It should be noted that this increase is in line with neighboring cities. This raise is a .255 raise to 2.25%. Shaker Heights recently raised theirs .50% to the same 2.25% and University Heights also pays 2.25%. South Euclid and Lyndhurst both pay 2%. City Hall has not dipped its hand into our pockets as often as has the School Board. Most of our tax increases (in fact most of our tax bill – 65%) comes from the public school system (the city’s portion is only 11% with library and county taking the rest.) Frustration with high taxes is understandable; however it is not the city that is the big offender in this area, but the School Board.
The con: Perhaps it could be handled as a property tax levy instead of an income tax increase, but it is not clear how that would be advantageous. There is speculation that the city agreed to ask for this kind of tax instead of a property tax to better enable the schools to pass their property tax increase in March when they asked them not to put it on this ballot.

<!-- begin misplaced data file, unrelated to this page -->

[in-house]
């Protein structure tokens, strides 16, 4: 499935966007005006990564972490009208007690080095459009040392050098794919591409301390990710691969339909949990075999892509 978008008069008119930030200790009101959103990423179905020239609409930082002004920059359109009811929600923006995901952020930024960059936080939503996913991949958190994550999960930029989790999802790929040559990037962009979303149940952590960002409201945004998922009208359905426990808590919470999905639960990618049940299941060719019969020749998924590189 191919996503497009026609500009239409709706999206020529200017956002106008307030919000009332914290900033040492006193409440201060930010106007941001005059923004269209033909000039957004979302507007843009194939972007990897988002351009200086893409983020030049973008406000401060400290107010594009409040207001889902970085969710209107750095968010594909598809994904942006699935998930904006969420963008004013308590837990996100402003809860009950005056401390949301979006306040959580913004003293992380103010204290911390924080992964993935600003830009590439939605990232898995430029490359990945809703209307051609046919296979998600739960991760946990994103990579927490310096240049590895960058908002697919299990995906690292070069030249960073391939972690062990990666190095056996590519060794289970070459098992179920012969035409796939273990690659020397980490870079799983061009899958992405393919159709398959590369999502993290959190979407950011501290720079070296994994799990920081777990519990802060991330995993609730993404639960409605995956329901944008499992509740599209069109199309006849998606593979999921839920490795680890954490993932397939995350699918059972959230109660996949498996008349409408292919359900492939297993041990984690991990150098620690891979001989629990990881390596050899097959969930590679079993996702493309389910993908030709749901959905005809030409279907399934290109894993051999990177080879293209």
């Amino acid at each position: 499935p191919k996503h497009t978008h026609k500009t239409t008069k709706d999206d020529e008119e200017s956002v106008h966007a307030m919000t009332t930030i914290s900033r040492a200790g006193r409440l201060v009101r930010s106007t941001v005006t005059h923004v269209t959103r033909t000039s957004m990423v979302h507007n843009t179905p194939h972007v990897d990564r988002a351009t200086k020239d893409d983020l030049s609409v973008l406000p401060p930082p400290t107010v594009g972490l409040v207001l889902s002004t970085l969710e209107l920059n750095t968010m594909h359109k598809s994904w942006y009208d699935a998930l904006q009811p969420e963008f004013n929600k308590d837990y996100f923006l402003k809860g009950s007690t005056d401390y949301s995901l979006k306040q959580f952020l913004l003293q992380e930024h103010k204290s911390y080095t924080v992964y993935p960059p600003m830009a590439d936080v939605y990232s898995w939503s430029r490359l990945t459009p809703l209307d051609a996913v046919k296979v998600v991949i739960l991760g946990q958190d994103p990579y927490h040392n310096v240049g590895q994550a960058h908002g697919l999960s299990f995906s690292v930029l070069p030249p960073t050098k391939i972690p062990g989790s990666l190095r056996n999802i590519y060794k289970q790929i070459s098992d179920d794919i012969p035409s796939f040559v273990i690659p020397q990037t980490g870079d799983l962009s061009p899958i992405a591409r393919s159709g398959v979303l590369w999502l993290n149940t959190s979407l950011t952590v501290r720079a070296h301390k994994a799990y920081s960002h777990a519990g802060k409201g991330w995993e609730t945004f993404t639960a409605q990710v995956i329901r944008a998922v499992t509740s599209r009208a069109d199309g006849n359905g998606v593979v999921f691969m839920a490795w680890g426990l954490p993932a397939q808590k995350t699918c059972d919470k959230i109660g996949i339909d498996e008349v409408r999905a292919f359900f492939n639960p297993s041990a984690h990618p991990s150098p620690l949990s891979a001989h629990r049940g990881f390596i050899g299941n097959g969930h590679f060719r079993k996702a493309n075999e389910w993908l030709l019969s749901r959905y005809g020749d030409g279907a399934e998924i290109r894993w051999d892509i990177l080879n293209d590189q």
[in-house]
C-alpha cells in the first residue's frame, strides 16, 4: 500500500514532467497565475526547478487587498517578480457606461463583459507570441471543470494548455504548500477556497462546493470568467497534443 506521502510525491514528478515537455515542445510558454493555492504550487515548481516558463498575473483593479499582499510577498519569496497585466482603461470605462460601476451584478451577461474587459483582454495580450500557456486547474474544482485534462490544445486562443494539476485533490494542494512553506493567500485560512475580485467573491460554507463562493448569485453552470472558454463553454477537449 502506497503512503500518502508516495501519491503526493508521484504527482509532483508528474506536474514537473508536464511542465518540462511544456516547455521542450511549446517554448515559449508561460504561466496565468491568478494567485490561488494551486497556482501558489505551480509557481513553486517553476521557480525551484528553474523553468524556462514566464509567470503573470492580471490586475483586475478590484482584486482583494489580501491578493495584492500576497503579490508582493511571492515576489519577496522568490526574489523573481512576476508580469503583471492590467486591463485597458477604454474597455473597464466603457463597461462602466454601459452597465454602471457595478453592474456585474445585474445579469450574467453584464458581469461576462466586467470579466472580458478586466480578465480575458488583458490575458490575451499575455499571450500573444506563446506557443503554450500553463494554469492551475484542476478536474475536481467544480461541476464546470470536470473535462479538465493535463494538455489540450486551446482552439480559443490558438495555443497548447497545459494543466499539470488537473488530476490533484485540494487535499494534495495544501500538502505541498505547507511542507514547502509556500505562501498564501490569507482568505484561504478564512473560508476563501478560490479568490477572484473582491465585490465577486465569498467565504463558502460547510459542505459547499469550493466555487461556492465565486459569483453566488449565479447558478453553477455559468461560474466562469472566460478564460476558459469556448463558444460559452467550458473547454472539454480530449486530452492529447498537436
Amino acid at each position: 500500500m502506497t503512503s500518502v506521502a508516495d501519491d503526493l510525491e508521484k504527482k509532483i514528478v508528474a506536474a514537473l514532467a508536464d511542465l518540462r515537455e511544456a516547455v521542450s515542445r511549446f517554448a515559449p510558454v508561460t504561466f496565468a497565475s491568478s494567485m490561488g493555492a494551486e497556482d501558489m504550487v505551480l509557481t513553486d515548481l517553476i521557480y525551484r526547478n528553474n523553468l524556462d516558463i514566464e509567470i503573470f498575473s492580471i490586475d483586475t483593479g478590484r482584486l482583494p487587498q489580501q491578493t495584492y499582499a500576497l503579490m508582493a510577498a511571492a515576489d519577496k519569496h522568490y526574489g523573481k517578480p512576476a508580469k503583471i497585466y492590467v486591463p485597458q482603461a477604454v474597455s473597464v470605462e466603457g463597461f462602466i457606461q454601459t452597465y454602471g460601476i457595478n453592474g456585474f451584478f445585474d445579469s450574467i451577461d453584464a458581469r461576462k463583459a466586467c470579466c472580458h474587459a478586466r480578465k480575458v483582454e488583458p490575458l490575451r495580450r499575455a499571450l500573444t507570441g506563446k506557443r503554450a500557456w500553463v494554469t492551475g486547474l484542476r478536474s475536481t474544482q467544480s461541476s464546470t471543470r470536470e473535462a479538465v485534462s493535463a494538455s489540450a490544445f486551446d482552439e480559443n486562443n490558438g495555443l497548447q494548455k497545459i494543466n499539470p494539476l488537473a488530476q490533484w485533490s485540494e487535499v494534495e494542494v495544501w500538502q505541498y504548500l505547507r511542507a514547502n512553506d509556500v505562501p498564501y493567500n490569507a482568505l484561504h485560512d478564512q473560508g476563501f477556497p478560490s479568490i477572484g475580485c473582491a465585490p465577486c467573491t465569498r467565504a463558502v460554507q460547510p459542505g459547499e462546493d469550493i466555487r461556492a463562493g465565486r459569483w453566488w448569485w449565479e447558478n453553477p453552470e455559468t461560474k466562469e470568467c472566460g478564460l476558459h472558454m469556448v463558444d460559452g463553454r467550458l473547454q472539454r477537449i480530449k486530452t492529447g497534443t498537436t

There are those that feel that we can ride this out without the tax increase, but the places they are looking are either ideas for future revenue which can’t be actualized now or counted on, money already spent that cannot be recouped, or cuts that would be too small to avoid the vital cuts council is talking about. The main source of our taxation and overspending is from the schools which operate separately from the city. Unlike the School Board, the Council has been careful about coming to the people to raise taxes. They have made appropriate cuts and taken appropriate measures to get us this far along. In short, saying no to this tax will be saying no to ourselves because the inevitable cuts will come and they will hurt. I don’t like it any more than you do, but I think the only right vote is a YES